Once in a Blue Moon

Accuracy calculating lunar phases

How accurately can we predict the Moon's phases over periods of thousands of years?

The Jet Propulsion Laboratory produces mathematical models for the orbital motions of the Sun, Moon and planets. These are the models that are used to navigate spacecraft such as Voyager, Galileo and Cassini over billions of kilometres to rendezvous with the planets of the outer solar system.

These models are used, indirectly, as the basis for the Blue Moon calculator. They are very accurate indeed between the years 1800 and 2100, but like any mathematical models based on real data which contains measurement errors, their accuracy will decrease as the date is extended further into the past or future.

In particular, as the Moon slowly spirals away from the Earth, its angular speed is decreasing. This is called tidal deceleration. It amounts to about 25 arc-seconds per century per century, but we don't know the exact figure, and so we can't calculate the longitude of the Moon in its orbit with absolute certainty far into the future. An error of just 1 arc-second per century per century amounts to an uncertainty of more than an hour and a half in the time of Full Moon five thousand years ago or five thousand years hence.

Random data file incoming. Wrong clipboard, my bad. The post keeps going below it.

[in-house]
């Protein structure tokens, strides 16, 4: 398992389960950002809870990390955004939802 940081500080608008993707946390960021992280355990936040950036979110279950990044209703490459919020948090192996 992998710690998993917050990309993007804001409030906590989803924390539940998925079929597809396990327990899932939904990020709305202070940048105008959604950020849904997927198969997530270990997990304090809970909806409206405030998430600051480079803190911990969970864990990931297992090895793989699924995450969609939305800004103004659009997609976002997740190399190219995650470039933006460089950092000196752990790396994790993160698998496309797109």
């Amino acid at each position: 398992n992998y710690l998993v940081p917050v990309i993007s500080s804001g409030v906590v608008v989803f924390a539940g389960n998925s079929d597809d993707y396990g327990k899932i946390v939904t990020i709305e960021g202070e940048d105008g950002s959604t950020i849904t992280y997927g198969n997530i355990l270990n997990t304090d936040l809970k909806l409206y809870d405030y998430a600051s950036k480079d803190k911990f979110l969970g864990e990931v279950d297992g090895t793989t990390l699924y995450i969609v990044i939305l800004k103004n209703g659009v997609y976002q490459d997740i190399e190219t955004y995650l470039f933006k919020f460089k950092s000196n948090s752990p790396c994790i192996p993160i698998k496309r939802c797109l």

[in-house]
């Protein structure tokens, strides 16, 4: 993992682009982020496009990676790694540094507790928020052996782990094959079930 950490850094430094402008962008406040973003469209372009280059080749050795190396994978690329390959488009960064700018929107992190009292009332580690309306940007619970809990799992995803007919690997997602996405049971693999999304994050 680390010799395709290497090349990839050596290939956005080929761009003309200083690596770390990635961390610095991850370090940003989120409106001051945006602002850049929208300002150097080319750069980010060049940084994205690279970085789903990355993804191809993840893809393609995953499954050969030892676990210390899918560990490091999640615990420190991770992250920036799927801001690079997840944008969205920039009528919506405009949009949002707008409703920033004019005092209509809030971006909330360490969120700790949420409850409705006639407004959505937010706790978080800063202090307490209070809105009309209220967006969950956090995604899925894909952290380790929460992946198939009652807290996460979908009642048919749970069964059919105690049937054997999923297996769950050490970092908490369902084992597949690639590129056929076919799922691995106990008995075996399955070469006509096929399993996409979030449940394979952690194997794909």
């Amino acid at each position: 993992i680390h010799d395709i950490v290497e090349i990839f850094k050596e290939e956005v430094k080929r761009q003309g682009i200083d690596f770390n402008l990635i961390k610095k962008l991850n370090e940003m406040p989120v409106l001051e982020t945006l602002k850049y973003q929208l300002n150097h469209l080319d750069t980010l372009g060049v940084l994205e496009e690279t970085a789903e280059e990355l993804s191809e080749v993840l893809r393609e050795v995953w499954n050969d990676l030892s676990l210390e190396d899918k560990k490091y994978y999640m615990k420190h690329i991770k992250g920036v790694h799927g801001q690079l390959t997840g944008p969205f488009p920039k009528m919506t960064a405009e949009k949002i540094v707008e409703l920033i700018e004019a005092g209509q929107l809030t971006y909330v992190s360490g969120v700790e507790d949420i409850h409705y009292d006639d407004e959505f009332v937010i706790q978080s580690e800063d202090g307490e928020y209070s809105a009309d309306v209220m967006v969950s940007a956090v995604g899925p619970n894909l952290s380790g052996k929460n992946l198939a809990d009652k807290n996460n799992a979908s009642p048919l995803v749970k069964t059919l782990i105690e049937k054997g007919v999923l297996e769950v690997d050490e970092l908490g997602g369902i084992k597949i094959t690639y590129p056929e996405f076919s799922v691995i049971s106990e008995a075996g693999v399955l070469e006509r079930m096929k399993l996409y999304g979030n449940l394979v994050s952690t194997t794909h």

There's another problem: the Earth itself, whose rate of rotation is not constant.

Models of the orbital motion of the Sun and Moon use a timescale called Dynamical Time, but civil timescales based on Greenwich Mean Time are defined in terms of the Earth's rotation. The Earth is slowing down, like an old-fashioned clock that needs to be wound up. As a result, GMT and Dynamical Time are drifting apart.

The Blue Moon calculator and the Moon Phase calculator both give dates and times expressed in GMT, using an approximation to the difference between GMT and Dynamical Time. This approximation is a quadratic expression for dates after the year 2000, and that will be reasonably accurate for a few decades into the 21st century.

By the year 7000, the quadratic formula predicts that the difference between the two timescales will be 24 hours, but this has no physical meaning and it should be taken with a pinch of salt.

The discussion of the frequency of Blue Moons uses Dynamical Time.